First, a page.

|Lectura Tesi Doctoral Pragna Das|
Difusió de les dades de la Lectura de la Tesi Doctoral de : Pragna Das
Titol: ADAPTIVE MULTI-ROBOT CONTROL THROUGH ON-LINE PARAMETER IDENTIFICATION AT SYSTEM LEVEL.
Director/a: Lluís Ribas Xirgo
Data i Hora de la lectura: 16/05/2018 a les 10:00h
Lloc: seminari Q3/0007 de l’Escola d’Enginyeria
Programa de Doctorat: Enginyeria Electrònica i de Telecomunicació
Departament: Microelectrònica i Sistemes Electrònics
Industrie 4.0 is the fourth industrial revolution and is related to the application of the generic concept of cyber-physical systems . The outcome of many projects aligned with Industrie 4.0 proposal includes multi-robot systems (MRS) for manufacturing which are more adaptable, decentralised, service oriented and have real-time control and modularity . One of the most crucial aspects of an MRS is the organization of the flow of control decisions. The control and planning have to accomplish different tasks like order assignment, mitigating collision and maintaining communication among all the robots .
The states of the batteries, robots and environment change often in autonomous systems like MRS. The time required to complete tasks or performance times vary according to the change in states of batteries, floor and mechanical parts of the robots.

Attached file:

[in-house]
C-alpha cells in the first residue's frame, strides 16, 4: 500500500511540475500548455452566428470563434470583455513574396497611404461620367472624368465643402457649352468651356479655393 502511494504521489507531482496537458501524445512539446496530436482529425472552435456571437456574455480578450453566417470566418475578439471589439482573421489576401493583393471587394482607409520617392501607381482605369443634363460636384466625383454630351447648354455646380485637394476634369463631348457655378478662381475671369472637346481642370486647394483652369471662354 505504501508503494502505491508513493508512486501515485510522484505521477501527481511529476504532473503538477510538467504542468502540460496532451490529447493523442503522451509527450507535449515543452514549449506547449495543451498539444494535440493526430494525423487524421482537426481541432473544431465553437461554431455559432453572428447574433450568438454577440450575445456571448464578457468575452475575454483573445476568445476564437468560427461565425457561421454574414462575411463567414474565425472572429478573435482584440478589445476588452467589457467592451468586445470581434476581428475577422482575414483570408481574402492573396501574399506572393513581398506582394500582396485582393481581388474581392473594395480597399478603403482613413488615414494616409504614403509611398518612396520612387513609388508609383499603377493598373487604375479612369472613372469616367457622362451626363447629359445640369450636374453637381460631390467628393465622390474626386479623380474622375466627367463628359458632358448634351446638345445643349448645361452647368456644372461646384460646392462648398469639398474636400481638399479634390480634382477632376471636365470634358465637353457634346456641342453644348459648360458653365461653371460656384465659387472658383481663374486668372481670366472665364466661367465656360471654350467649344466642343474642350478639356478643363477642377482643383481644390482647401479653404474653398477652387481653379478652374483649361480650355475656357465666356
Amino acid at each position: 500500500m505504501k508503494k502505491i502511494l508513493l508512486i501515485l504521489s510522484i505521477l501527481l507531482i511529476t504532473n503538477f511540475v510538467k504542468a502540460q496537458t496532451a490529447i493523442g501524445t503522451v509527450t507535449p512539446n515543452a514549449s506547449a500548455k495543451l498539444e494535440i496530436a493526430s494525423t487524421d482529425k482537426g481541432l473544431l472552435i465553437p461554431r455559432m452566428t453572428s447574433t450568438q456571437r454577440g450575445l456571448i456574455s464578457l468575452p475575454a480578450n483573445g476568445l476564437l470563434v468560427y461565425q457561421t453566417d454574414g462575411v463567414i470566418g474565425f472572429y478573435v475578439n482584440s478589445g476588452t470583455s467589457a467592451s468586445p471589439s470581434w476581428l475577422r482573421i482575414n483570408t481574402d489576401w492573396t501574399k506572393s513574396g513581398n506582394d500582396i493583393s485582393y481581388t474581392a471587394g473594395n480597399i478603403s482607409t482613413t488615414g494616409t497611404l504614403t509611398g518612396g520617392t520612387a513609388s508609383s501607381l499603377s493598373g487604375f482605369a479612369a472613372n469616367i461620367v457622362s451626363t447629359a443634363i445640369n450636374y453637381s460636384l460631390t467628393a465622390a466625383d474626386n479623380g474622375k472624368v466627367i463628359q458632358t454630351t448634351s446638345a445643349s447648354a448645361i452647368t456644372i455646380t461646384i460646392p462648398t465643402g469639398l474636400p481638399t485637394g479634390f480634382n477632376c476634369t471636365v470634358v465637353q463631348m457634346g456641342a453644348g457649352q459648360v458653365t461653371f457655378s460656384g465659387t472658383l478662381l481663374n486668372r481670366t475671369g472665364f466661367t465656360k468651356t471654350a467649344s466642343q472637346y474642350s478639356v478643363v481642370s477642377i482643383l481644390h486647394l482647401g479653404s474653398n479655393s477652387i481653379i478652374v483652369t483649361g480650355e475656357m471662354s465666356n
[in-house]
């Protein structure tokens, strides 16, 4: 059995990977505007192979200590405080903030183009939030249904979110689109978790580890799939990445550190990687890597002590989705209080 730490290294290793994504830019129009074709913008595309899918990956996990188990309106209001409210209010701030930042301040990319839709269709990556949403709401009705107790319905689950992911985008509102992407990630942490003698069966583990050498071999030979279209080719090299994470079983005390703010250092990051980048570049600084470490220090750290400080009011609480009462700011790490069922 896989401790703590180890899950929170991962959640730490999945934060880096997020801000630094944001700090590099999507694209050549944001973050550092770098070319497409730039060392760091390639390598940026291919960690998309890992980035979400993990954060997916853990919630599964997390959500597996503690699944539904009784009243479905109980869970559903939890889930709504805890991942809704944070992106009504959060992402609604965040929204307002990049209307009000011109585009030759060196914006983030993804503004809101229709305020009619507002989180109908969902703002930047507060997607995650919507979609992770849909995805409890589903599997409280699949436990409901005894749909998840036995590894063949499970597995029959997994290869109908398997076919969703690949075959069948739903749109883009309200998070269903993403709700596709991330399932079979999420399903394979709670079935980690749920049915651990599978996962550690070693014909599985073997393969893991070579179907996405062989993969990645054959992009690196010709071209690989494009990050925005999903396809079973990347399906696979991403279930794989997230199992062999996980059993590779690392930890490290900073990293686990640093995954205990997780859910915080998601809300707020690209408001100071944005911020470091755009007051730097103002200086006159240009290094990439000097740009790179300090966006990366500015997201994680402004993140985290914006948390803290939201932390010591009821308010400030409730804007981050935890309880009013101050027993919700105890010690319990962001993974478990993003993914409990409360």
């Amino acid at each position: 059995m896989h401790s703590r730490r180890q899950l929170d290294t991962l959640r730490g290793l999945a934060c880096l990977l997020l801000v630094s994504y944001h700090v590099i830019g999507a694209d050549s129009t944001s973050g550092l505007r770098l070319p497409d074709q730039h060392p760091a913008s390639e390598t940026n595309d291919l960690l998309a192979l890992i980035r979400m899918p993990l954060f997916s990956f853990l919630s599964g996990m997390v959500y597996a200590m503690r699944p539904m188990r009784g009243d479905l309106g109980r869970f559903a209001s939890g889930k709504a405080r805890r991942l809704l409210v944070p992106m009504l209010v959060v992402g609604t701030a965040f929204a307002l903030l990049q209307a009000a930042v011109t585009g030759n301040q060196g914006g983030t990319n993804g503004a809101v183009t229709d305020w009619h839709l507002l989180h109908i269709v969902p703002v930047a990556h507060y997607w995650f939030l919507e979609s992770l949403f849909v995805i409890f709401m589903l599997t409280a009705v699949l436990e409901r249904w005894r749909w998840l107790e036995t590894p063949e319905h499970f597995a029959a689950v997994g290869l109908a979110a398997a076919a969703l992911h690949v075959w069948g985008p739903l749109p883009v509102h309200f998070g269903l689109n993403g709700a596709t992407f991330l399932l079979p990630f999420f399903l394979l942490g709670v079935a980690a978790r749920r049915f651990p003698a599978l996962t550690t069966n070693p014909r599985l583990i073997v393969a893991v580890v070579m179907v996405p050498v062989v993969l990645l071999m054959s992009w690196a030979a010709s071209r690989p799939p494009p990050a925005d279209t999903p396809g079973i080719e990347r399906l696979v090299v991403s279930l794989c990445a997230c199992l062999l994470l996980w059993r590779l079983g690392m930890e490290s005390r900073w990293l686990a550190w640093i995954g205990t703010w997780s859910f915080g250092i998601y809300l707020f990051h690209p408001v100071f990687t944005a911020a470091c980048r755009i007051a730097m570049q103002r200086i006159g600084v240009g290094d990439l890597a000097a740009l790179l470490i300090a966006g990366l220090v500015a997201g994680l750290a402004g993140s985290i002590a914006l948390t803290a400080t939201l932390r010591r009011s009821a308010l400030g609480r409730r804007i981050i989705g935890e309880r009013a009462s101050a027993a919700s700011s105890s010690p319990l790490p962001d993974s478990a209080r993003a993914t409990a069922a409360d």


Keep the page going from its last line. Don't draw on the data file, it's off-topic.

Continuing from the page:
This work focuses on identifying these performance times and model them so as to reflect the states of the batteries and environment. The inclusion of these performance times in planning and control decision can produce more cost-efficient decisions. They are modelled using nonlinear state dependent modelling techniques.
Also, they are estimated using the model developed in this work and the values are used in the decision-making process. This is done to study their efficacy in planning in an MRS used for internal transportation.
A prototype MRS for logistics is prepared for the experiments where the floor is described by a topological map with nodes designating ports or junctions and edges connecting the nodes. The robots carry materials from one port to another.